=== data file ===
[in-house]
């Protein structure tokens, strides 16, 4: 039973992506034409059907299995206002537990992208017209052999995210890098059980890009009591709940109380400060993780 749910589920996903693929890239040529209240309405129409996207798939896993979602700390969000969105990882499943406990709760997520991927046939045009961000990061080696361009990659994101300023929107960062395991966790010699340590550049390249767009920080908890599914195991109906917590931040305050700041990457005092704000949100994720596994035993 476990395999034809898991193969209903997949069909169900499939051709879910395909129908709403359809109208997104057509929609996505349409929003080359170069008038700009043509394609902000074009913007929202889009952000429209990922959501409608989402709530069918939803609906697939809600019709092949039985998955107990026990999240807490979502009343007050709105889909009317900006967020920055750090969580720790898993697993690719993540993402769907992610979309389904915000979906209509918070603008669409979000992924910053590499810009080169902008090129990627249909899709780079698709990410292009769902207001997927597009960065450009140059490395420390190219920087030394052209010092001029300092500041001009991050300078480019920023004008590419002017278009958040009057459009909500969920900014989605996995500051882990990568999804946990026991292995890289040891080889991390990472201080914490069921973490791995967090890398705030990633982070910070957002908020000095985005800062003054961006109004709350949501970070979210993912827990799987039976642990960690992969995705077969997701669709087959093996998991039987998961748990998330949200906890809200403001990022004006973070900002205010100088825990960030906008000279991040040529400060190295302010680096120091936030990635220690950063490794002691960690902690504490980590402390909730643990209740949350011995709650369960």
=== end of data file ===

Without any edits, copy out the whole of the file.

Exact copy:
[in-house]
């Protein structure tokens, strides 16, 4: 039973992506034409059907299995206002537990992208017209052999995210890098059980890009009591709940109380400060993780 749910589920996903693929890239040529209240309405129409996207798939896993979602700390969000969105990882499943406990709760997520991927046939045009961000990061080696361009990659994101300023929107960062395991966790010699340590550049390249767009920080908890599914195991109906917590931040305050700041990457005092704000949100994720596994035993 476990395999034809898991193969209903997949069909169900499939051709879910395909129908709403359809109208997104057509929609996505349409929003080359170069008038700009043509394609902000074009913007929202889009952000429209990922959501409608989402709530069918939803609906697939809600019709092949039985998955107990026990999240807490979502009343007050709105889909009317900006967020920055750090969580720790898993697993690719993540993402769907992610979309389904915000979906209509918070603008669409979000992924910053590499810009080169902008090129990627249909899709780079698709990410292009769902207001997927597009960065450009140059490395420390190219920087030394052209010092001029300092500041001009991050300078480019920023004008590419002017278009958040009057459009909500969920900014989605996995500051882990990568999804946990026991292995890289040891080889991390990472201080914490069921973490791995967090890398705030990633982070910070957002908020000095985005800062003054961006109004709350949501970070979210993912827990799987039976642990960690992969995705077969997701669709087959093996998991039987998961748990998330949200906890809200403001990022004006973070900002205010100088825990960030906008000279991040040529400060190295302010680096120091936030990635220690950063490794002691960690902690504490980590402390909730643990209740949350011995709650369960």